Here are some important tips to keep in mind if you end up having to care for a newborn kitten. Be aware that sometimes, no matter what you do, some newborn kittens do not survive and can fade very fast. You can only try to be the best surrogate guardian possible and hope for the best.
Ask for Help - Contact local no-kill shelters to ask if they have a nursing mother cat or experienced volunteers available to bottle-feed the kittens. Good mother cats will often "adopt" orphans in to their litter.
Keep them Warm - Kittens cannot control their body temperature and need to be kept warm. They can easily become chilled and actually die from being cold. Keep them warm from the moment you find them. If you have nothing else on hand, use your own body heat to warm up a cold kitten and rub gently to aide circulation.
At home, provide the kittens with a soft place to sleep like a box or pet carrier with a heating pad or other warming device. Keep heating pads set on "low" and completely cover it with a blanket or towel and make sure the kittens can move away from the heat if they get too warm. Change bedding daily or as needed when accidents occur.
Chilling can occur after a kitten becomes wet. Never submerge kittens in water. If you need to wash them, wash only certain parts or use a moist, warm wash cloth. Be sure to always fully dry them with a hair dryer (on low) and towel.
Food - Never feed kittens cow's milk - this causes diarrhea. Feed only kitten formula, such as KMR, which can be easily purchased at most pet supply stores. Use kitten bottles to feed, as they are designed specifically with a kitten in mind. If you have an option for nipples, the elongated nipples are easier to use. You will have to make your own holes in the nipple with a sterilized pin or razor. Be sure you do this correctly so that the kitten replacement milk drips out slowly when the bottle is turned upside down. Sterilize the bottles before using. Wash your hands before and after each feeding.
If you find yourself with a kitten and no store is open, this emergency kitten formula can be made at home. It should only be used in emergencies, and should not replace kitten formula.
8 oz. can evaporated milk
1 beaten egg yolk
2 TB Karo syrup
Mix all ingredients well and strain. Warm before serving. Keep refrigerated.
Feeding - Hold or place kittens on their stomachs and raise the bottle so less air gets in (do not feed kittens on their backs). Always warm the kitten formula and test it on your wrist to be sure it is warm but not hot. Remember, do not feed chilled kittens.
Feeding should occur every three to four hours for kittens one week or younger. You can reduce feeding to every four to six hours at two weeks and from then on, most kittens can be fed about two to three times daily. Kittens will usually stop nursing when full.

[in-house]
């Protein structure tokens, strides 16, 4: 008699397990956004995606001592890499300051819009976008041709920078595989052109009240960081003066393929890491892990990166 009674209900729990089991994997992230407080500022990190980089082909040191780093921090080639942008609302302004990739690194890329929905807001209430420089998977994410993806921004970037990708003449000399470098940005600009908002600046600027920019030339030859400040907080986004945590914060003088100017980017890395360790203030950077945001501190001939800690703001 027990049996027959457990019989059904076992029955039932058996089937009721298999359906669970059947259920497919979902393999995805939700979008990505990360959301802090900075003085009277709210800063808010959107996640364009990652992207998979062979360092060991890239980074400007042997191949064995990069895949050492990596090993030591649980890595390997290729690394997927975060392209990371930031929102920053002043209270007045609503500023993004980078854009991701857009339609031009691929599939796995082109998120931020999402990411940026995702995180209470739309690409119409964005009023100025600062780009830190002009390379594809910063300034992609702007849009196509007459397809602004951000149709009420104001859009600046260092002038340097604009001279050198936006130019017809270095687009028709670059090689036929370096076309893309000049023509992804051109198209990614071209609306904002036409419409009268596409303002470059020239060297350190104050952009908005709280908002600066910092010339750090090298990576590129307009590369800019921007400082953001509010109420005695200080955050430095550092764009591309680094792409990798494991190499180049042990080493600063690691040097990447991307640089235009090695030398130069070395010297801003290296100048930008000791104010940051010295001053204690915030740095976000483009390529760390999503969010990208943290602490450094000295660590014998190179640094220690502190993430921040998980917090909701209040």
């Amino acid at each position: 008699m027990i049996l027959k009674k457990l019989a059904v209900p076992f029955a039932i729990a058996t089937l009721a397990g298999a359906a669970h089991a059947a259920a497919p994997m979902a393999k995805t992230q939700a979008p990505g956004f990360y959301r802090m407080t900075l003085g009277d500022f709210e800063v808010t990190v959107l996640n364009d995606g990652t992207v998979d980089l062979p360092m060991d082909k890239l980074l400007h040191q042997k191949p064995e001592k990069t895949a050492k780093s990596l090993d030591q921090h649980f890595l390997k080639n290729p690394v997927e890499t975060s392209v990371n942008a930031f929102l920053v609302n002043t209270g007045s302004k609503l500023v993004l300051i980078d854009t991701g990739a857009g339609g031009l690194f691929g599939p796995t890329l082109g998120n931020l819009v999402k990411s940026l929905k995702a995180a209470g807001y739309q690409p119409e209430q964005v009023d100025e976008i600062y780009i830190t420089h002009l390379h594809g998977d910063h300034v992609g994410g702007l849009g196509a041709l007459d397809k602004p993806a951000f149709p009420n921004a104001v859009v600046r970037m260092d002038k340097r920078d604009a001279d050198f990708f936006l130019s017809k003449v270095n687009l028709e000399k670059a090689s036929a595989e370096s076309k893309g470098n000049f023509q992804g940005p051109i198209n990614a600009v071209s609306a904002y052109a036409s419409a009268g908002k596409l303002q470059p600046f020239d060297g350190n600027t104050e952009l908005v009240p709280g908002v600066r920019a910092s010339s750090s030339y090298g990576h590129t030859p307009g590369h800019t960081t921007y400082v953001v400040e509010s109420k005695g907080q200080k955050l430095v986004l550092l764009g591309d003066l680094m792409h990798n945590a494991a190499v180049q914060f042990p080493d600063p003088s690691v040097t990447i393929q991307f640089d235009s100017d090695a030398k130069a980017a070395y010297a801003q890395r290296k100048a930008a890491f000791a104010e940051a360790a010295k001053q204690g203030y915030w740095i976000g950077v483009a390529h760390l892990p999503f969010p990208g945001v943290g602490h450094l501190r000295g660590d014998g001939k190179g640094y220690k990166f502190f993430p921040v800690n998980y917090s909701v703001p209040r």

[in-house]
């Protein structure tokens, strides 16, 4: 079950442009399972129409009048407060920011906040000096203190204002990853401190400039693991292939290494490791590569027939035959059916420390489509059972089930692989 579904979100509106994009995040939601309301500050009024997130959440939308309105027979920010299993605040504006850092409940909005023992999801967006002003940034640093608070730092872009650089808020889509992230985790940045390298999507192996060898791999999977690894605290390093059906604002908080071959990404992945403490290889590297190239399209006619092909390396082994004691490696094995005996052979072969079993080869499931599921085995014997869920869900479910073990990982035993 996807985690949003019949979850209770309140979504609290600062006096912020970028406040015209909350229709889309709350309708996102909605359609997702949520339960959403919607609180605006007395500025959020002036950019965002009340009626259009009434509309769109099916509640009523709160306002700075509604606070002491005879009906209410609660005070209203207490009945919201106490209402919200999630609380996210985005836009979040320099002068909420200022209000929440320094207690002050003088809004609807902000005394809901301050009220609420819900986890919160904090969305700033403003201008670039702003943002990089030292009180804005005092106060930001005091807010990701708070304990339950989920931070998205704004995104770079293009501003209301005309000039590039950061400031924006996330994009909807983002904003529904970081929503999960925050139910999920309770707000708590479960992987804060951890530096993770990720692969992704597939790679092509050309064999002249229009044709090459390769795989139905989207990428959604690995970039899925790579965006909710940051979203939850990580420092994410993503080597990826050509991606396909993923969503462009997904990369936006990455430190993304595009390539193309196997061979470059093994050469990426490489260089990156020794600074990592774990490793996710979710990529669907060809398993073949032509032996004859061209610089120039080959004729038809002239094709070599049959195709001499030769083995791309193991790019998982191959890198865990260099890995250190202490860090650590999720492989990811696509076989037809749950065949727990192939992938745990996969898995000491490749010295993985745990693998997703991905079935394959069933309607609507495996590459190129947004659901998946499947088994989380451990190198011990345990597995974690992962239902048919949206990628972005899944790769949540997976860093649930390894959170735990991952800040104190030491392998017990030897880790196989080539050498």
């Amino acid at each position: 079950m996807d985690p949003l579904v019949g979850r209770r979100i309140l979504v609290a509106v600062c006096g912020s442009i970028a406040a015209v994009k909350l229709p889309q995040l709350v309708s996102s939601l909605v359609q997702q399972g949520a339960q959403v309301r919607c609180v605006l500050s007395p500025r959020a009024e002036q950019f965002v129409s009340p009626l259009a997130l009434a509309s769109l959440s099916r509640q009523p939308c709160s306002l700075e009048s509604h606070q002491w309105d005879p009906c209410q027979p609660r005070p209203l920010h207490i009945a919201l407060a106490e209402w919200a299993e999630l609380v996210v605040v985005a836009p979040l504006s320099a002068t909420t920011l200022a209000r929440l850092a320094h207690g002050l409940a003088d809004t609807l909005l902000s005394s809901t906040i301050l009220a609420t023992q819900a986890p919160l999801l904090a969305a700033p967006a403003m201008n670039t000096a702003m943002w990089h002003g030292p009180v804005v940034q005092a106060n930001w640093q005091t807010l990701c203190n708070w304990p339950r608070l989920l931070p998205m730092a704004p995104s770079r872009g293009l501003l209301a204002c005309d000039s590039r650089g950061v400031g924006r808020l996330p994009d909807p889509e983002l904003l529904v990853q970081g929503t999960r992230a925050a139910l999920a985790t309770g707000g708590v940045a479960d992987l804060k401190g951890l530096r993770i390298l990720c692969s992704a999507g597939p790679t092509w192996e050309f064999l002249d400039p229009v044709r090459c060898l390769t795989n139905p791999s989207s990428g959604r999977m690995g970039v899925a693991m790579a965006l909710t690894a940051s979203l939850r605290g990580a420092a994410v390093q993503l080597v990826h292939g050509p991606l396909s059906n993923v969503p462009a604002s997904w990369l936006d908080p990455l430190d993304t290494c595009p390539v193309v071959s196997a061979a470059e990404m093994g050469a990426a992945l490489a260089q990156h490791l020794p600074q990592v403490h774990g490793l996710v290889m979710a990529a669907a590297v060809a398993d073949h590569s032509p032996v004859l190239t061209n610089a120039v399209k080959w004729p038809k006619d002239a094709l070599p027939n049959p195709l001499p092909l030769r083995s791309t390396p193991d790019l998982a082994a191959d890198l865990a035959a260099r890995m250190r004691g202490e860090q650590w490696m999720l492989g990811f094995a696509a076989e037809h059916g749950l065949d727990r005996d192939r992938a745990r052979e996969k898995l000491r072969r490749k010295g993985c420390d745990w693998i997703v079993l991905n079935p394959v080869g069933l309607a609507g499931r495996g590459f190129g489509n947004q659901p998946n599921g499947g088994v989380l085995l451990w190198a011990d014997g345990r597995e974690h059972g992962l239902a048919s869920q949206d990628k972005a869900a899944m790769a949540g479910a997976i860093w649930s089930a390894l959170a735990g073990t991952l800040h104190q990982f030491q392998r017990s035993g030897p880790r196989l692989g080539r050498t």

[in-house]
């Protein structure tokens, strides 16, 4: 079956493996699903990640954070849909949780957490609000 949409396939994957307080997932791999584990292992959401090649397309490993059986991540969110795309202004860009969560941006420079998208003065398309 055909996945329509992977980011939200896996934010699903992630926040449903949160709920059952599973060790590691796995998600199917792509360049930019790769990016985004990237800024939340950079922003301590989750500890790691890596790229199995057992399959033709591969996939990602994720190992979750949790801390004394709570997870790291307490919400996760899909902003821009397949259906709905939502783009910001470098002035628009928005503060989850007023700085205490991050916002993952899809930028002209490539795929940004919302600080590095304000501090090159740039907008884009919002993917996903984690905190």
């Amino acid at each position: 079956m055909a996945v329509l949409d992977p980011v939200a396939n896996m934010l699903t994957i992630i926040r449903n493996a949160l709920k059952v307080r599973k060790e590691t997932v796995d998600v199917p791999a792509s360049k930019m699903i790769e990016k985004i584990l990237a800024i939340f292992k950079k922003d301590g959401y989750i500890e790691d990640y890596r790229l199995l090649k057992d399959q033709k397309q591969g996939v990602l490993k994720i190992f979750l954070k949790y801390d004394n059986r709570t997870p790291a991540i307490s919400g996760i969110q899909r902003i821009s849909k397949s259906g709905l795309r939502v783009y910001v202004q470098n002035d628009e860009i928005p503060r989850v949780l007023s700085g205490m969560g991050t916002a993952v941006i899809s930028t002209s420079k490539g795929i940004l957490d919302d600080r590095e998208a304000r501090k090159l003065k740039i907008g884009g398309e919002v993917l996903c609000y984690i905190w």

If you are having trouble getting a kitten to "latch" onto the bottle, try pulling on the nipple when they start to suck, this will encourage her to suck harder and latch on. You can also try moving the nipple back and forth in the kitten's mouth.
If your kitten is too ill to suck on a bottle, you may have to use other methods such as a syringe.
Weaning occurs around four to five weeks of age. Mix formula with wet food so kittens can begin to lap it up. Then mix with dry food and begin providing water.
After feeding - As long as kittens are eating formula, you must burp them. Put them on your shoulder or on their stomachs and pat them gently until you feel them burp. Kitten formula is sticky, so be sure to clean kittens after feeding with a warm, damp washcloth. Often after burping, the kitten will eat more, so try to feed them again, remembering to burp them when done nursing for the second time.
Elimination - Kittens under four weeks must be stimulated in order to go to the bathroom after each feeding. Usually a mother cat would lick her kittens, but you can use a warm, moist cotton ball to gently rub the kittens anal area to stimulate urination and defecation. Completely solid feces usually will not form while kittens are drinking formula. Start litter training at four weeks. Use a small litter box with non-clumping litter. Place the kittens in the litter box and scratch their paw. They will figure it out, but remember, accidents do happen.
Health Concerns -
Upper Respiratory Infection (URI) - Though this is common in kittens and you should not ignore it. If heavy yellow discharge develops or the kitten has trouble breathing or eating, see a veterinarian immediately. A mild URI can be cleared up by simply wiping away discharge with a warm, wet cloth and keeping kittens in a warm, moist environment.
Fleas - Fleas on a very small kitten can cause anemia. First, pick fleas off with a flea comb. For a bad infestation, you can bathe the kitten in warm water to get rid of fleas, since using topical flea treatment can make small kittens ill. Remember, never submerge kittens fully in water. If giving a bath be careful of chilling - dry kittens thoroughly with a warm towel or hair dryer on low, then place on a heating pad. No shampoos or topical treatment should be used in kittens six weeks or younger.
Parasites/Diarrhea - Any drastic change in stool consistency can mean trouble. Parasites can often cause diarrhea, strange looking stool, and dehydration. If you notice any unusual signs, your kittens should be seen by a veterinarian.